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Nannyberry

Nannyberry

Nannyberry

If you can't find the baby parrot, go to the kitchen. If you can't find the kitchen, just follow the finger foods. Remember to cover your mouth when you cough or sneeze. Don't forget to ask your mom for the cheese.A versatile native shrub with excellent year-round interest, Nannyberry Viburnum features showy white flowers in May and burgundy leaf color in autumn with dark blue berries. A large upright shrub, it spreads by roots to form colonies and makes an excellent privacy screen or hedgerow. It can be maintained as a small tree by pruning stems and removing the suckers at the base. Adaptable to a wide range of soils, this native viburnum is found in low moist woods or near stream banks, but will tolerate drier sites. Very shade tolerant in nature, it grows larger in open sunny areas.

Nannyberry

Nannyberry is not only common throughout most of Minnesota, it's become a fairly popular landscaping shrub in urban areas. While it's typically a densely mutliple stemmed shrub in open sites, the plant industry had deemed it fit to train it to a single stem, marketing it more as a small tree. That works only as well as the final property owner dutifully prunes out the numerous suckers it attempts to produce. Even then, it will not persist long term as a single stemmed small tree, over time losing its vigor and esthetic form.Nannyberry is a leggy shrub that produces intricately-veined leaves with long tips, and flat-topped clusters of uniform, small, white flowers, borne on arching branches. It often suckers at the base. The blue-black fruits produced in fall can persist into winter, providing a food source for birds, humans, and, according to lore, nanny goats (hence one origin of the common name).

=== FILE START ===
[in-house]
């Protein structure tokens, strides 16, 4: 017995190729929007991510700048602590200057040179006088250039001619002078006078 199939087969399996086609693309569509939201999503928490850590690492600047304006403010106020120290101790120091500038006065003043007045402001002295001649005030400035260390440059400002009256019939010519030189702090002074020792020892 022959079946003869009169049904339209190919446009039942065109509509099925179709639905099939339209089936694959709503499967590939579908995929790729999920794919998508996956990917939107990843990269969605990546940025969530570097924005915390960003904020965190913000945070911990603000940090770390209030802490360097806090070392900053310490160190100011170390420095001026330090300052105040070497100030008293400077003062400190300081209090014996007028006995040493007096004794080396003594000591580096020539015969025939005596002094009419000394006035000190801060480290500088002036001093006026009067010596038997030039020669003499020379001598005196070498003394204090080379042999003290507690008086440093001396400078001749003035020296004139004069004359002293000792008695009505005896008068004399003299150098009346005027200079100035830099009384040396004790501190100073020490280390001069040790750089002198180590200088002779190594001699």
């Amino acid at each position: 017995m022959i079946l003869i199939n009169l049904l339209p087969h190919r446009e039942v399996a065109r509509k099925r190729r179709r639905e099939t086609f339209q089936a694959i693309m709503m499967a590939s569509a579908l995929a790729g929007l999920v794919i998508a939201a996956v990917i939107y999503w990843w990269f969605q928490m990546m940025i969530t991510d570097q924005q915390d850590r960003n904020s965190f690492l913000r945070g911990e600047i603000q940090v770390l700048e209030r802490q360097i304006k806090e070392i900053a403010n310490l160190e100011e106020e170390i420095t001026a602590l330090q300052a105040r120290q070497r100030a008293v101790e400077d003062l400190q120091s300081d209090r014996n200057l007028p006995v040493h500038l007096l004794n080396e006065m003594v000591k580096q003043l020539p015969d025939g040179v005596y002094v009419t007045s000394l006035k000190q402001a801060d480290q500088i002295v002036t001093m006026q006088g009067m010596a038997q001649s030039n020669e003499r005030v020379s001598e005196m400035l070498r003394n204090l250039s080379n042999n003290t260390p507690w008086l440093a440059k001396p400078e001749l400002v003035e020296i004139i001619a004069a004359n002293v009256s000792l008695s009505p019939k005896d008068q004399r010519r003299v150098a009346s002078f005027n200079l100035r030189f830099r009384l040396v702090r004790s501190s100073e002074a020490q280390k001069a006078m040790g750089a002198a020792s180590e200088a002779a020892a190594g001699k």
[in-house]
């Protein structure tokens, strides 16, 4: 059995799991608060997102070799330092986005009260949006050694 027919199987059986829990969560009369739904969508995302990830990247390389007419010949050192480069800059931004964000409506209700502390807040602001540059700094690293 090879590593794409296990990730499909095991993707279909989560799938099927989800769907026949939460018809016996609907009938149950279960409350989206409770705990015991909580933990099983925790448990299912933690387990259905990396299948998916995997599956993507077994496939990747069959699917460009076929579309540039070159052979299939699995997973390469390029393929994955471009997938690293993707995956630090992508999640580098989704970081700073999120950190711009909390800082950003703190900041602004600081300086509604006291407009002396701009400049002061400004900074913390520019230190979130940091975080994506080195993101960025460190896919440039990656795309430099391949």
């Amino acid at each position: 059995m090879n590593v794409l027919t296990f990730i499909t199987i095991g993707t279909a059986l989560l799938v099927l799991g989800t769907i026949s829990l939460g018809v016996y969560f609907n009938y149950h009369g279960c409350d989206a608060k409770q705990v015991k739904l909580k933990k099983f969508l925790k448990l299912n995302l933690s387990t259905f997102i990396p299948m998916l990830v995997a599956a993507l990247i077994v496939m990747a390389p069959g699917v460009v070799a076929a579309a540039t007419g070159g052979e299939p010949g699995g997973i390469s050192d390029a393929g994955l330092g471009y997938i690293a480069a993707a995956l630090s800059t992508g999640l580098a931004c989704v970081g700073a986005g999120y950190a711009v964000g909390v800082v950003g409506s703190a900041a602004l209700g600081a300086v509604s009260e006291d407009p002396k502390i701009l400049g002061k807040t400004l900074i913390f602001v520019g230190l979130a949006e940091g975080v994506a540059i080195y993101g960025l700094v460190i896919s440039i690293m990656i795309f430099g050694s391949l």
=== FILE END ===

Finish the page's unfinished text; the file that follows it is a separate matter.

Although quite shade-tolerant, it achieves a relatively larger size in more open areas. It can be grown as a shrub or small tree. Creamy white flowers in spring are showy as are the fruits in the fall which are edible. Fall color is orange to reds.Nannyberry is a multi-stem, suckering shrub that can reach 20'. Multiple shrubs, placed 8-12' apart, could make a nice hedge when mature. The white flowers have no noticeable scent but attract numerous pollinators in the early spring months when not much else is flowering. In addition to the many pollinators attracted to it, Nannyberry is also one of the larval host plants for the Spring Azure. By fall, redish purple berries hang heavily and are a favorite of birds and other wildlife. This fruit is edible and is often used to make jam. Nannyberry has a distinct terminal bud.A full sun or part shade lover, this plant is easily grown in average, medium moisture, well-drained soils. Adaptable to a wide range of soil textures, moisture levels, and soil pH. Nannyberry has proven itself to be tolerant of heat, drought, and performs well in the urban landscape. Some drought tolerance.

 

 

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